The alfa-synuclein pathology spreads in a caudal-rostral fashion from the lower brainstem through mid- and forebrain, up to the cerebral cortex in the final stages. Always according to this hypothesis (Braak et al., 2003b), a yet unknown pathogen could be responsible for this stereotypical sequential damage of the nervous system areas, accessing the Central Nervous System (CNS) via the olfactory bulb and the myenteric plexus of the enteric nervous system (ENS). Those two sites are especially vulnerable due to their lack of a blood brain barrier (BBB), that surrounds the CNS (Braak et al., 2003b; Hawkes et al., 2007; Mori, 2015; Sampson et al., 2016). This alleged pathogen could trigger neurodegeneration through a prion-like diffusion of misfolded proteins along neural pathways, or by provoking neuroinflammation leading to degeneration (Bell et al., 2019).

A growing body of evidence indicates a key role in this process of components of humans' tissue-resident micro-organisms, the microbiota, 10–100 trillion symbiotic microbial cells harbored by each person, primarily bacteria in the gut (Ursell et al., 2012). While differences in composition of gut microbiota between PD patients and healthy controls are well-established (Keshavarzian et al., 2015; Scheperjans et al., 2015) and could influence the phenotypical expression of the disease (Scheperjans et al., 2015), it is less clear whether such differences exist for nasal microbiota composition. Pereira et al. did not find any significant differences in nasal microbiota composition of healthy controls and PD patients (Pereira et al., 2017). They were though, as they stated, unable to sample the olfactory mucosa nearest to the olfactory bulb. It has been demonstrated that spatial variability of microbial communities exists in the nasal cavity (Yan et al., 2013). Another recent study did not find any consistent difference in the nasal microbiota composition between PD patients and healthy controls (Heintz-Buschart et al., 2018). Moreover, a high interindividual variability was noted for the nasal microbiota, with sex as the strongest grouping factor.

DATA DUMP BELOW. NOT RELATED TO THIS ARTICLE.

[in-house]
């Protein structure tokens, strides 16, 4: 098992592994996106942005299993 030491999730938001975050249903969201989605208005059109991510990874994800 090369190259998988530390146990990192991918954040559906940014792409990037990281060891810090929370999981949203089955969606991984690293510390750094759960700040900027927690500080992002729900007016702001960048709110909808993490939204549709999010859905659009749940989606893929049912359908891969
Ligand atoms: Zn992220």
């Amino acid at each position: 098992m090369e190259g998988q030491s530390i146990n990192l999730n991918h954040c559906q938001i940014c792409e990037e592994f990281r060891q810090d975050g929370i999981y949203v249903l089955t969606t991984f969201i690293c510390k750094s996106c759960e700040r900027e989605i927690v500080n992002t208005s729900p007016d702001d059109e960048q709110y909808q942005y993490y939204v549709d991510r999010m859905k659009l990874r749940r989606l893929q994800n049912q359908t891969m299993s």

Interestingly, some components of the respiratory microbial flora have been linked to neurodegenerative and neuroinflammatory diseases: (1) Chlamydia Pneumoniae infection is associated with a 5-fold increased incidence of Alzheimer Disease (AD) (Maheshwari and Eslick, 2015) and C. Pneumoniae DNA was found in 90% of brain tissue samples in AD in comparison with 5% in controls (Balin et al., 1998); (2) Multiple Sclerosis (MS) has been linked to overrepresentation of nasal enterotoxin-A-producing S. Aureus (Brocke et al., 1993) and staphylococcal-specific oligoclonal bands (OCBs) are also identified in the cerebrospinal fluid of MS cases (Gay, 2013).